4. Decide on a type of mortgage loan.

Before you can apply for a mortgage, you need to figure out which type is right for you. A good first step is to find out if you qualify for any special government loan programs, like VA and FHA loans. If you opt for a conventional loan, the next step is to decide if you want a fixed-rate or adjustable-rate mortgage.

Run estimates for both fixed-rate and adjustable-rate loans. As you compare, remember to factor in the cost certainty advantages of fixed-rate loans. And remember to plan for a worst-case scenario when projecting adjustable-rate payments. You need to be prepared for anything when it comes to an investment as important as your home.

5. Shop around for custom rates.

No matter what kind of financial profile you have, chances are you’ll qualify for multiple mortgage offers. It’s important to spend time comparing these offers. As you do, look beyond surface features like interest rates and loan terms. Consider details like origination fees and mortgage points, if they apply.

Failing to do your research could be costly. According to the Consumer Financial Protection Bureau, nearly half of U.S. home loan borrowers only consider one lender when shopping for a mortgage. By comparing top mortgage lenders, you’re more likely to get the best bang for your buck.

Historically Low Rates Have Recently Started Rising

It’s normal for interest rates to rise and fall over time. Right now, they are near the bottom of historically low levels. This is largely the result of market forces that have kept inflation and other critical factors in check for an extended period. However, inflation recently made a sudden return. As a result, many economists believe interest rates are soon due for an inevitable rise. Guidance from the U.S. Federal Reserve indicates this could happen imminently. So, from a borrowing perspective, now is an excellent time to get a home loan.

Average 30-year fixed rate over time

Month & Year
Interest Rate
December 2018
June 2019
December 2019
June 2020
December 2020
June 2021

Source: Macrotrends

Glossary of Important Mortgage Terms to Know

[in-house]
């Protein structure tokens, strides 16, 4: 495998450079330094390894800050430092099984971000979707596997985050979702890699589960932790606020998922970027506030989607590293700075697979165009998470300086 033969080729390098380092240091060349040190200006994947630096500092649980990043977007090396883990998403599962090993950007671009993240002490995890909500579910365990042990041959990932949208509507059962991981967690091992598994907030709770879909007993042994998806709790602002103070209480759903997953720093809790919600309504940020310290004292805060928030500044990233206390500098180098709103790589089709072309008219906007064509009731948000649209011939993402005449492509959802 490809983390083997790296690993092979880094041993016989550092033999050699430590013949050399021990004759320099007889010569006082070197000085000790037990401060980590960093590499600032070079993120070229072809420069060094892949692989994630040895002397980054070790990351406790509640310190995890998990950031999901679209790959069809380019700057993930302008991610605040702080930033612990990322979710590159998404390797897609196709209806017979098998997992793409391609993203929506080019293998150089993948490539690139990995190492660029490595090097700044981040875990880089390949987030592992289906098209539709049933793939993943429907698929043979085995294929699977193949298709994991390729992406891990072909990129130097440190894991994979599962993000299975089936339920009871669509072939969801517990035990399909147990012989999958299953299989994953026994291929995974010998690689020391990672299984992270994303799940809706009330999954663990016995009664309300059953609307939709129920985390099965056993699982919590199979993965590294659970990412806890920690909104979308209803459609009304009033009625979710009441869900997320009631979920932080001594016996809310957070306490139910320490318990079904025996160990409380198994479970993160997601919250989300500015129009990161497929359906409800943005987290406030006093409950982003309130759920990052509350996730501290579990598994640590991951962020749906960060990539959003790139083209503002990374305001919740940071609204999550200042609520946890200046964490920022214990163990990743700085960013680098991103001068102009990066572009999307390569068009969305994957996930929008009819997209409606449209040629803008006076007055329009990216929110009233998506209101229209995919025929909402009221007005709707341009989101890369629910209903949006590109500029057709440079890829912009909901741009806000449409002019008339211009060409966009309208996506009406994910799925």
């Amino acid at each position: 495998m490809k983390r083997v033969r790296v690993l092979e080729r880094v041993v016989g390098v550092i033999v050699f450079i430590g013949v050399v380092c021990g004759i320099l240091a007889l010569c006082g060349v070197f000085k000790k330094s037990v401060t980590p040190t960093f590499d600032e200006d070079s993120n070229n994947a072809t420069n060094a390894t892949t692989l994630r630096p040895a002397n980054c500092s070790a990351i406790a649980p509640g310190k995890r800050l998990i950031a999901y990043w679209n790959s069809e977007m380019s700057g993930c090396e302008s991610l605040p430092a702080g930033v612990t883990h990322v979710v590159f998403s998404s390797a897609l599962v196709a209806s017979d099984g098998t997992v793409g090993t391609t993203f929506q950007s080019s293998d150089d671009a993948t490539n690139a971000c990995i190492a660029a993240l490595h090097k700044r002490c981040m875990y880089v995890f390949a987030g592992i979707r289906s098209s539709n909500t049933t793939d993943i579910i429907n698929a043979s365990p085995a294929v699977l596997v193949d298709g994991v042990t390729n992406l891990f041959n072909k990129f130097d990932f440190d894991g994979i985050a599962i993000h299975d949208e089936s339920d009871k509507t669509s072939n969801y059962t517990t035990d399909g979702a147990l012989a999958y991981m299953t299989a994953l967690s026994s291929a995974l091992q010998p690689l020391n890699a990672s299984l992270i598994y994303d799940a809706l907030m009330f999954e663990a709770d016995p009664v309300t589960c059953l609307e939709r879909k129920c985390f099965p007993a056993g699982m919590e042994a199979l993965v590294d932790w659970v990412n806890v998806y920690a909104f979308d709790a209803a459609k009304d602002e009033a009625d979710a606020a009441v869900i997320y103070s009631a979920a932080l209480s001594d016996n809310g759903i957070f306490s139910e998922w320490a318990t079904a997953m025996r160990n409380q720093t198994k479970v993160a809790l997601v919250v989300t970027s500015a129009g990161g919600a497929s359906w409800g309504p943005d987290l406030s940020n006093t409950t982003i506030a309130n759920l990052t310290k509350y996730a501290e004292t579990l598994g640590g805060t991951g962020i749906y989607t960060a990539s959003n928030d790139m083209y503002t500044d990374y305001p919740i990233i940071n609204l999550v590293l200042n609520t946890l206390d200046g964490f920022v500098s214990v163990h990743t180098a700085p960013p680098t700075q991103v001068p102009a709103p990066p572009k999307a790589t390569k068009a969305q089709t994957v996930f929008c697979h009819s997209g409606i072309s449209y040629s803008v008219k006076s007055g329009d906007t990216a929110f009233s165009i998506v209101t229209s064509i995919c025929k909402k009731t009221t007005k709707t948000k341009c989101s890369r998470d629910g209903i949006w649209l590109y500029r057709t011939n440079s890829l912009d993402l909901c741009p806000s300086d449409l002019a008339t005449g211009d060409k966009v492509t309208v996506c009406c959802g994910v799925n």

Annual percentage rateThe total annual cost of a mortgage (interest rate plus fees and expenses)
AppraisalA professional assessment of a property's market value
Balloon mortgageA relatively short loan in which most of the principal is repaid in a lump sum at the end
Cash-out refinanceReplaces your existing mortgage with a larger one, giving you access to the cash difference
Closing costsFees and expenses paid for things like appraisals, attorneys, and taxes
Debt-to-income ratioThe percent of your monthly income that goes toward debt payments
Down paymentMoney paid upfront, reducing the amount you need to borrow
Home equity loanAllows homeowners to tap into the equity built up through previous mortgage payments
Home equity line of creditA revolving credit account that uses the borrower's home equity as collateral
Mortgage refinanceReplaces your existing mortgage with a new one offering better terms
Origination feeA one-time service fee charged by lenders to process a loan
PrincipalThe money you borrow to cover the cost of the property (doesn’t include interest)

Frequently Asked Questions

Does applying for mortgage loans affect my credit score?

Yes. Applying for a mortgage requires what is known as a “hard pull” of your credit report. Anytime a lender performs a hard pull of your credit file, your score temporarily dips.

How long does the mortgage application process take?

The application process usually takes about 4-6 weeks from start to finish. However, some mortgage lenders can process applications in as little as 1-2 weeks.

What are common fees associated with buying a house?

The most frequent fees and closing costs include loan application and origination fees, appraisals, title searches, attorney fees, and title insurance. These and other common fees usually add up to about 2% to 5% to the home’s purchase price.

How are interest rates and APRs different?

Interest rates focus only on the amount of interest you pay on your home purchase loan. They are expressed as an annual percentage. APRs include interest as well as insurance, closing costs, discount points, and other fees. Therefore, they reflect total borrowing costs more accurately.

Are mortgage refinance rates higher than home purchase rates?

In most cases, even the best refinance companies have higher rates for refinancing plans than they do for initial mortgages. Refinancing plans come with extra fees, resulting in higher rates.

Too Long, Didn’t Read?

Interest rates continue to hover near all-time lows, making now an excellent time to get a mortgage. Homebuyers typically have the choice of a fixed-rate or adjustable-rate mortgage. Since both options have pros and cons, it’s important to consider your finances when choosing a mortgage loan. The market offers many options, so comparing top mortgage lenders is worth it to find the right one for you.